Overview

A young carer is a person, up to 25 years, who provides regular and sustained care, and assistance to another person without payment for their caring role.
Young carers can be found in many different family situations, from intact family units, to single parent households and/or living with their grandparents or extended families. This page has a factsheet and videos about being a young carer.

Topic Videos

Starting A Conversation - Young Carers in WA

This is a pioneering documentary for Australian teachers and students. Starting a Conversation was produced by two Young Carers in response to a lack of understanding they experienced during their school years. Over the course of this production, they met with and heard the personal experiences of Young Carers from ages 11 to 20.

  • Author: Carers WA

Carers WA

Stories on this Topic

Featured Story (image)

What is chronic fatigue Syndrome?

I have chronic fatigue Syndrome. In this blog 6 part series I take you on a look inside just what that means from symptoms to managing it to stigmas I live with. Check out part one here http://www.tuneinnotout.com/blog/my-story-living-with-chronic-illness-pt-1

  • Author: Bethwyn
  • Upload Date: 2011-11-29

Blog series written by Bethwyn

Factsheet

Provided by FESTofALL

This factsheet is created by FESTofALL. FESTofALL is a series of free events in every state, open to all young and their support networks. FESTofALL provides an opportunity for young carers to recognise their good work, meet other people in similar situations, build support networks and have some fun.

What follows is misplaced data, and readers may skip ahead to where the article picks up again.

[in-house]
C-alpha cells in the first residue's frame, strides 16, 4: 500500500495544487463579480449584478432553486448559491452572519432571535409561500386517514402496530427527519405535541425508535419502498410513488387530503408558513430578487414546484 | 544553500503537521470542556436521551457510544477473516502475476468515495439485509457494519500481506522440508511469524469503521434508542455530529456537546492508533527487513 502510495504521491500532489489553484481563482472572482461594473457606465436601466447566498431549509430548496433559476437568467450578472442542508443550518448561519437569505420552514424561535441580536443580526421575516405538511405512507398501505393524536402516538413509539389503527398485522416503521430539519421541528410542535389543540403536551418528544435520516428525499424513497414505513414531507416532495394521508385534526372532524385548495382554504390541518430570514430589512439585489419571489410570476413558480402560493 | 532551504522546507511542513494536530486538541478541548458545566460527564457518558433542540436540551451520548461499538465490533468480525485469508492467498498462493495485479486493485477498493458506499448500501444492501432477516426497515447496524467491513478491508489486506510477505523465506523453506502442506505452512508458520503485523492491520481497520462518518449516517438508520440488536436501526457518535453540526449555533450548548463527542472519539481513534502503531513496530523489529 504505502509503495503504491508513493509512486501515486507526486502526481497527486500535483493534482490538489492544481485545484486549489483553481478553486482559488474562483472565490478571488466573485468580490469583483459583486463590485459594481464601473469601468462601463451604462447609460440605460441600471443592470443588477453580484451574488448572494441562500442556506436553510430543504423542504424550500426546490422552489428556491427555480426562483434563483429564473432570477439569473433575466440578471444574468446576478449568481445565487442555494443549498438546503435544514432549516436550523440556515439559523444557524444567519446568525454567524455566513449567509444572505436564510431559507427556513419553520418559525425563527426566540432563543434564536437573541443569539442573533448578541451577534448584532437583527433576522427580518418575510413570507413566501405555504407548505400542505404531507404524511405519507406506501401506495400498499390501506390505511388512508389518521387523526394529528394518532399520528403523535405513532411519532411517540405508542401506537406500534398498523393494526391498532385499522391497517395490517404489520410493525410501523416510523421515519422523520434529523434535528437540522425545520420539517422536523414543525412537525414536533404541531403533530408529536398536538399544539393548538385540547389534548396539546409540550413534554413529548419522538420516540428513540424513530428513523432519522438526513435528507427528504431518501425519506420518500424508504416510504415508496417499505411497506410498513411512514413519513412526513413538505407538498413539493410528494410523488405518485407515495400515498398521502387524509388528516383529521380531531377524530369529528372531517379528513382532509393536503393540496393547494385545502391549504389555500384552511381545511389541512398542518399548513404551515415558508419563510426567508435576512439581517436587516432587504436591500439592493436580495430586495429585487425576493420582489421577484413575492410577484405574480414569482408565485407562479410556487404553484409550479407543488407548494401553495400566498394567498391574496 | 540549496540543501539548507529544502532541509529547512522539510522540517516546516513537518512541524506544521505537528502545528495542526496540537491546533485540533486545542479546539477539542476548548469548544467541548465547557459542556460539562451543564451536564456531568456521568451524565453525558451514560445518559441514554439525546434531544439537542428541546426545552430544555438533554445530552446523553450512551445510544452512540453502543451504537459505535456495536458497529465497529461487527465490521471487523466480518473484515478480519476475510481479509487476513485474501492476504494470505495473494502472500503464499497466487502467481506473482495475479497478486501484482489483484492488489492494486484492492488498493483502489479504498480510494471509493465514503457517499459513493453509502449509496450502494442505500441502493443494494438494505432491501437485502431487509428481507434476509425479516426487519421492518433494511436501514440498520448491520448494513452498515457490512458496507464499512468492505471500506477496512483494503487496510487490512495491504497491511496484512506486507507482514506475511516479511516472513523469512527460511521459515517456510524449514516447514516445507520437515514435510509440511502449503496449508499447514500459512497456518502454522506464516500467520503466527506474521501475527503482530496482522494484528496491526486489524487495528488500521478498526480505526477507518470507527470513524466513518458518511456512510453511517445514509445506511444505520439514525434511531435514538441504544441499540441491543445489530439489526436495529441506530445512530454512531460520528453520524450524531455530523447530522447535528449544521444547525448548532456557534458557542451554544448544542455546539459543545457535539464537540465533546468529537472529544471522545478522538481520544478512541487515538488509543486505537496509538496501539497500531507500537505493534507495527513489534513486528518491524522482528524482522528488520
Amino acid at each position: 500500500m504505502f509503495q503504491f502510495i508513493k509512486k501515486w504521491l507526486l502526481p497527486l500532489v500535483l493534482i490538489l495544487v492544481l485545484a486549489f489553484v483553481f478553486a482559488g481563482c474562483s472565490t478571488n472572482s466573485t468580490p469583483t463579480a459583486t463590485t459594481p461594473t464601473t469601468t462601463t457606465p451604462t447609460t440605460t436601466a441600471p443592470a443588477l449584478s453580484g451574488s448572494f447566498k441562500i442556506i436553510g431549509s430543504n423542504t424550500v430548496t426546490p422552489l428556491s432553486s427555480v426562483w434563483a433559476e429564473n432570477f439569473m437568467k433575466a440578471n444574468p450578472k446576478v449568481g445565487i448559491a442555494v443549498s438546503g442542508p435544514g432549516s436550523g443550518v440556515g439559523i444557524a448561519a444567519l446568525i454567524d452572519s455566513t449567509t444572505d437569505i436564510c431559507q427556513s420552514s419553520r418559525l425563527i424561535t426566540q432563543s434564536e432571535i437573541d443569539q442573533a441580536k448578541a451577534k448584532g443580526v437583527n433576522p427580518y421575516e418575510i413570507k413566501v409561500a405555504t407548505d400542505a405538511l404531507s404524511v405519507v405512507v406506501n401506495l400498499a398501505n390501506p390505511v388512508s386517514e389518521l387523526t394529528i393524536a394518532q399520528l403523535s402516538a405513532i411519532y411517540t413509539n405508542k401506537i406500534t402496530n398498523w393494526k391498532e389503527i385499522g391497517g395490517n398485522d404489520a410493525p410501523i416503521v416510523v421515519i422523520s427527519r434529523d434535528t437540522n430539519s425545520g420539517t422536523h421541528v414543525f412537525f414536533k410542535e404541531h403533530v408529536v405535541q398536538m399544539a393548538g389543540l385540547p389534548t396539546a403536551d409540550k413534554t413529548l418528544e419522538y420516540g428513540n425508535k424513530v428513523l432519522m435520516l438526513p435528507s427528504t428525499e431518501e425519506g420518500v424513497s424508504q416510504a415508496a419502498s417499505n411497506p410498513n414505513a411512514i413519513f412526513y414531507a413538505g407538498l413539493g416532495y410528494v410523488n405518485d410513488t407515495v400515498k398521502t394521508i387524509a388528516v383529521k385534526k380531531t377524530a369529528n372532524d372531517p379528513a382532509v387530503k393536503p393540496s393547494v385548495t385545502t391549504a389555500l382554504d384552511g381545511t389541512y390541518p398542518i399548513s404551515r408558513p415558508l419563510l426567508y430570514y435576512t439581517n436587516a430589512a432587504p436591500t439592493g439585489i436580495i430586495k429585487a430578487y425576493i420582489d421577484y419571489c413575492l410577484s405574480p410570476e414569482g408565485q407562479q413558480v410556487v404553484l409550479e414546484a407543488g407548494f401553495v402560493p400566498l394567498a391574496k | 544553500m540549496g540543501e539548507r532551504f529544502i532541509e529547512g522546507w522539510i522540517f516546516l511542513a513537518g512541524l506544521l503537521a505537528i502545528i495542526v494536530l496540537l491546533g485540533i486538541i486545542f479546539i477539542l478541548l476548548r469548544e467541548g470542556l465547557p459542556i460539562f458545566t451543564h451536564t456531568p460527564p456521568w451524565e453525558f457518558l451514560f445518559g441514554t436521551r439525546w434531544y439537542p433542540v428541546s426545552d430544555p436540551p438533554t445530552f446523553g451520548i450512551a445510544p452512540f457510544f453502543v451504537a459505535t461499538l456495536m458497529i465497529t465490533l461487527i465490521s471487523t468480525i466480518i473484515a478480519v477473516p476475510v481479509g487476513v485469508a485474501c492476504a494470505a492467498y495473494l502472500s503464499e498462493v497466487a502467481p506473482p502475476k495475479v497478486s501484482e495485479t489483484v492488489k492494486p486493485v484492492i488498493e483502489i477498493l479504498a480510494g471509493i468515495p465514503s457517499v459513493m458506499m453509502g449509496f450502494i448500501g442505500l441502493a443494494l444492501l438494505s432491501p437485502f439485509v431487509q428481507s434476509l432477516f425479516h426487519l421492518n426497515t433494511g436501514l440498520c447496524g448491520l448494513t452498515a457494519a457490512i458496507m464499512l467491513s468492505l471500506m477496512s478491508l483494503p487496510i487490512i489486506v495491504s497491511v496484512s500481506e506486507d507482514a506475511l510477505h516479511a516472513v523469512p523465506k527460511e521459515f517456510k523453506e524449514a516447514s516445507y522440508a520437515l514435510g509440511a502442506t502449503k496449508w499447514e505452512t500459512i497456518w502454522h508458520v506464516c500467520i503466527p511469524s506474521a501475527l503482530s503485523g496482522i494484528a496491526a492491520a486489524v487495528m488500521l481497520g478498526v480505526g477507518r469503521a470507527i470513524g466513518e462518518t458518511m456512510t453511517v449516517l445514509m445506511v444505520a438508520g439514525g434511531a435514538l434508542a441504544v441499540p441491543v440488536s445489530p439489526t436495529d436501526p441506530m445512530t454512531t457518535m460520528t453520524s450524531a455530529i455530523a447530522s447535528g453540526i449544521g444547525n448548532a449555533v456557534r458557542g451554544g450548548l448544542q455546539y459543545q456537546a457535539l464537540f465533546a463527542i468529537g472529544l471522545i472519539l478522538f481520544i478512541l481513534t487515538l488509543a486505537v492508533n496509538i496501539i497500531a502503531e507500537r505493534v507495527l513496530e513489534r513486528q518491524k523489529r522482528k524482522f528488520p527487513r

Being a Young Carer

Who is a young carer?

A young carer is a person, up to 25 years, who provides regular and sustained care, and assistance to another person without payment for their caring role.
Young carers can be found in many different family situations, from intact family units, to single parent households and/or living with their grandparents or extended families.
They can be found all socio-economic groups and from varied cultural backgrounds. Some young carers find themselves new to the role while others have never experienced a life without caring.

Did you know...

  • 170,600 Australians under 18 are young carers
  • 380,000 Australians under 25 provide care for a family member
  • Of these 380,000, 20,000 are primary carers who provide the main support for their care recipients
  • One-third to one-half live in the rural and remote areas of Australia
  • During 2006-07, one third of young carers looked after a person with a mental illness and just under one quarter cared for a person with a physical disability. A significant number of young people were also caring for family members who are chronically or terminally ill (15 per cent) or have an intellectual disability (11 per cent)
  • 66 per cent of young carers reported they were unable to participate in school with 78 per cent reporting insufficient energy in the classroom
  • 54 per cent of young carers find themselves sleep deprived
  • More than half (51 per cent) said it was difficult to make and keep friends , as a result of their caring responsibilities, with many saying they felt socially isolated
  • On average, young carers care for an average of 27 hours per week

So, what does a carer do?

You may be in charge of cooking and packing lunches

Caring roles vary; no two carers are the same. Some people offer highly physical care (bathing, transporting) through to less physical care (cooking and cleaning, shopping for the family, paying bills and administering medication). Some carers also offer mental and emotional support (monitoring moods and providing company). You might consider yourself a young carer if you have a friend, sibling, parent, grandparent or neighbour who has a disability or illness and you:

  • Assist with administering medication, feeding, dressing, or making sure the bill have been paid